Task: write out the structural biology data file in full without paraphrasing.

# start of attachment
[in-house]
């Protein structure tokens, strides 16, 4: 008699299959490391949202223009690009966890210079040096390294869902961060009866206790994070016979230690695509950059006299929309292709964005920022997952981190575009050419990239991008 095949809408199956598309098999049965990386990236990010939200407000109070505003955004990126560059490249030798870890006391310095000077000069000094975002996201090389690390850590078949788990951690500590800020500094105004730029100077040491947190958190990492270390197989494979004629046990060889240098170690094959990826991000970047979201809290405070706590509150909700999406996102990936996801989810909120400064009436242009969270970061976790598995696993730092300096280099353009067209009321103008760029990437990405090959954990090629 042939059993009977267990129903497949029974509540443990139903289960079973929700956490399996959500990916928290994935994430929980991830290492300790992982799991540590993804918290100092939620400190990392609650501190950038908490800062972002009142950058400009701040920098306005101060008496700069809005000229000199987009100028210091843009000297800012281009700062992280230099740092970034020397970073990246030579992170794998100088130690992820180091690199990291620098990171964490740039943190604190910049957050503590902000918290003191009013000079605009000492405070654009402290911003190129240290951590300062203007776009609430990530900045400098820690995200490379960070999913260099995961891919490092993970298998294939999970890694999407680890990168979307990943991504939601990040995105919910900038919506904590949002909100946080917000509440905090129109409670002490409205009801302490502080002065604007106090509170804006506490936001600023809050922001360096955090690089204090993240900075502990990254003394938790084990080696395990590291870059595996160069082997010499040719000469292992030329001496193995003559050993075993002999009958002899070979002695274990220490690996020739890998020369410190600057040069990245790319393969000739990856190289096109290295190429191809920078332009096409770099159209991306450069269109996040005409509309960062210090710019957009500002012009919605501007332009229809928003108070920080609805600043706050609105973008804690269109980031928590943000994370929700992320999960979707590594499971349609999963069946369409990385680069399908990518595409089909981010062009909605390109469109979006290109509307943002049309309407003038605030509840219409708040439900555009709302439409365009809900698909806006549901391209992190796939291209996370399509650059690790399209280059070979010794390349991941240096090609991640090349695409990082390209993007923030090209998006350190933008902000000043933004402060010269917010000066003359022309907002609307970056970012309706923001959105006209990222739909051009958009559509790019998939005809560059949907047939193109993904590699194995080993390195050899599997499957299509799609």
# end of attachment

[in-house]
């Protein structure tokens, strides 16, 4: 008699299959490391949202223009690009966890210079040096390294869902961060009866206790994070016979230690695509950059006299929309292709964005920022997952981190575009050419990239991008 095949809408199956598309098999049965990386990236990010939200407000109070505003955004990126560059490249030798870890006391310095000077000069000094975002996201090389690390850590078949788990951690500590800020500094105004730029100077040491947190958190990492270390197989494979004629046990060889240098170690094959990826991000970047979201809290405070706590509150909700999406996102990936996801989810909120400064009436242009969270970061976790598995696993730092300096280099353009067209009321103008760029990437990405090959954990090629 042939059993009977267990129903497949029974509540443990139903289960079973929700956490399996959500990916928290994935994430929980991830290492300790992982799991540590993804918290100092939620400190990392609650501190950038908490800062972002009142950058400009701040920098306005101060008496700069809005000229000199987009100028210091843009000297800012281009700062992280230099740092970034020397970073990246030579992170794998100088130690992820180091690199990291620098990171964490740039943190604190910049957050503590902000918290003191009013000079605009000492405070654009402290911003190129240290951590300062203007776009609430990530900045400098820690995200490379960070999913260099995961891919490092993970298998294939999970890694999407680890990168979307990943991504939601990040995105919910900038919506904590949002909100946080917000509440905090129109409670002490409205009801302490502080002065604007106090509170804006506490936001600023809050922001360096955090690089204090993240900075502990990254003394938790084990080696395990590291870059595996160069082997010499040719000469292992030329001496193995003559050993075993002999009958002899070979002695274990220490690996020739890998020369410190600057040069990245790319393969000739990856190289096109290295190429191809920078332009096409770099159209991306450069269109996040005409509309960062210090710019957009500002012009919605501007332009229809928003108070920080609805600043706050609105973008804690269109980031928590943000994370929700992320999960979707590594499971349609999963069946369409990385680069399908990518595409089909981010062009909605390109469109979006290109509307943002049309309407003038605030509840219409708040439900555009709302439409365009809900698909806006549901391209992190796939291209996370399509650059690790399209280059070979010794390349991941240096090609991640090349695409990082390209993007923030090209998006350190933008902000000043933004402060010269917010000066003359022309907002609307970056970012309706923001959105006209990222739909051009958009559509790019998939005809560059949907047939193109993904590699194995080993390195050899599997499957299509799609």